Nog maar paar jaar om opwarming aarde te beteugelen
November 1, 2023 - Without rapid carbon dioxide emission cuts, the world has a 50% chance of increasing global temperatures by 1.5°C above preindustrial levels before 2030, according to a new study.
The study, led by Imperial College London researchers and published in Nature Climate Change, is the most up-to-date and comprehensive analysis of the global carbon budget.
The carbon budget estimates the amount of carbon dioxide emissions while keeping global warming below certain temperature limits.
The Paris Agreement aims to limit global temperature increase to below two degrees Centigrade above preindustrial levels and pursue efforts to limit it to 1.5°C.
The remaining carbon budget assesses global progress against these targets.
The new study estimates that for a 50% chance of limiting warming to 1.5°C, there are less than 250 gigatonnes of carbon dioxide left in the global carbon budget.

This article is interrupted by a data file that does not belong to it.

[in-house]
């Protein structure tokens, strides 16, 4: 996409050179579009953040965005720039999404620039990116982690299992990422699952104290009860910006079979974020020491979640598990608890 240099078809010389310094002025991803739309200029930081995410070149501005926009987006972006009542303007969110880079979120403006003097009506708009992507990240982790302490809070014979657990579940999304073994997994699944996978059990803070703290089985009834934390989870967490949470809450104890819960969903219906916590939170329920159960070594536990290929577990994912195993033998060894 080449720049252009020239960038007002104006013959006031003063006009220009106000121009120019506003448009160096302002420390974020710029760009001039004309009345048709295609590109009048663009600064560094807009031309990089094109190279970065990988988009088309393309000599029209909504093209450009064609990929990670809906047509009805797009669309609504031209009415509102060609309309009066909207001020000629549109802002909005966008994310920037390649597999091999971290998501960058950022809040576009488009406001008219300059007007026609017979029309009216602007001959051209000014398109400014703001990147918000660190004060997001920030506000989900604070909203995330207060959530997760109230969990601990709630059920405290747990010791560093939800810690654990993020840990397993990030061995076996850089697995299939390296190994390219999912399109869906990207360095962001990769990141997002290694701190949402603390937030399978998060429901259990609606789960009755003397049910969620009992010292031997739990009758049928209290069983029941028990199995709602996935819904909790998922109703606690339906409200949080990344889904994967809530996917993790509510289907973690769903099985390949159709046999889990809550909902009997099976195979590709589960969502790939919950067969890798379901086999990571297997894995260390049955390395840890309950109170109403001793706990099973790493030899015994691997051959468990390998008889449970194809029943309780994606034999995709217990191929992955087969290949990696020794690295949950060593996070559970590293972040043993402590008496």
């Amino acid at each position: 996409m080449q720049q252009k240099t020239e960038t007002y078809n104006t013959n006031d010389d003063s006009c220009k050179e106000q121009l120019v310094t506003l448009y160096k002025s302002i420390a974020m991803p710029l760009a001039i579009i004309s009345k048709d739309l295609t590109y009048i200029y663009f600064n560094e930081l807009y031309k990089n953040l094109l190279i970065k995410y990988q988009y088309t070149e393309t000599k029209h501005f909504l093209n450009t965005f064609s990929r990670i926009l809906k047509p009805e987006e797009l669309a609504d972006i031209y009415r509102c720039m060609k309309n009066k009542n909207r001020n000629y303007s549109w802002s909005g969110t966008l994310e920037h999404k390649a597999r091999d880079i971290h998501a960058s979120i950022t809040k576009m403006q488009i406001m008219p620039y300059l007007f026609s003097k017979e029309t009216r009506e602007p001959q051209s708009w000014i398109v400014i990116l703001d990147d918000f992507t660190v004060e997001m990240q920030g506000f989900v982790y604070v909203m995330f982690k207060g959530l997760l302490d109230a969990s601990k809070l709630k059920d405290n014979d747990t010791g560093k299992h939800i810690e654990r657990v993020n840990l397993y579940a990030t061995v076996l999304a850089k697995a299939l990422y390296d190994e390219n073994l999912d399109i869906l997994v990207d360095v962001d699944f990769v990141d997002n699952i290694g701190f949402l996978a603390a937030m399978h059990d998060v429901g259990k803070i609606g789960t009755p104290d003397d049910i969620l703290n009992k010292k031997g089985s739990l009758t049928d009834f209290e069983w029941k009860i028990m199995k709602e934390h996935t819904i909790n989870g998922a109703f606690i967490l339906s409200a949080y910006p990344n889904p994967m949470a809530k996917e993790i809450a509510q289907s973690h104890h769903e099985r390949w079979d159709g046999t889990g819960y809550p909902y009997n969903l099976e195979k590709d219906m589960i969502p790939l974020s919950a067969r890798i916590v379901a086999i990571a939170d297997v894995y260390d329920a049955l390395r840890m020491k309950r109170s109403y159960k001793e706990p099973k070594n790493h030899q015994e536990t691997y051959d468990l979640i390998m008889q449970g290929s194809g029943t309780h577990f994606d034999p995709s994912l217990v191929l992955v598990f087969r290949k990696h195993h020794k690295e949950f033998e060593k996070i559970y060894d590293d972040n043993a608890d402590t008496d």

“Our finding confirms what we already know -- we’re not doing nearly enough to keep warming below 1.5°C,” Dr Robin Lamboll, research fellow at the Centre for Environmental Policy at Imperial College London and the lead author of the study, said.
“The lack of progress on emissions reduction means that we can be ever more certain that the window for keeping warming to safe levels is rapidly closing,” he added.
The study also found that the carbon budget for a 50% chance of limiting warming to 2°C is approximately 1,200 gigatonnes. If carbon dioxide emissions continue at current levels, this budget will be exhausted by 2046.
- Window to avoid 1.5°C of warming will close before 2030 if emissions not reduced (Imperial College London)
- Annual 2020 Global Climate Report (NOAA)
- 2023 on track to become hottest year on record, says EU climate service (Reuters)
- Assessing the size and uncertainty of remaining carbon budgets (Nature)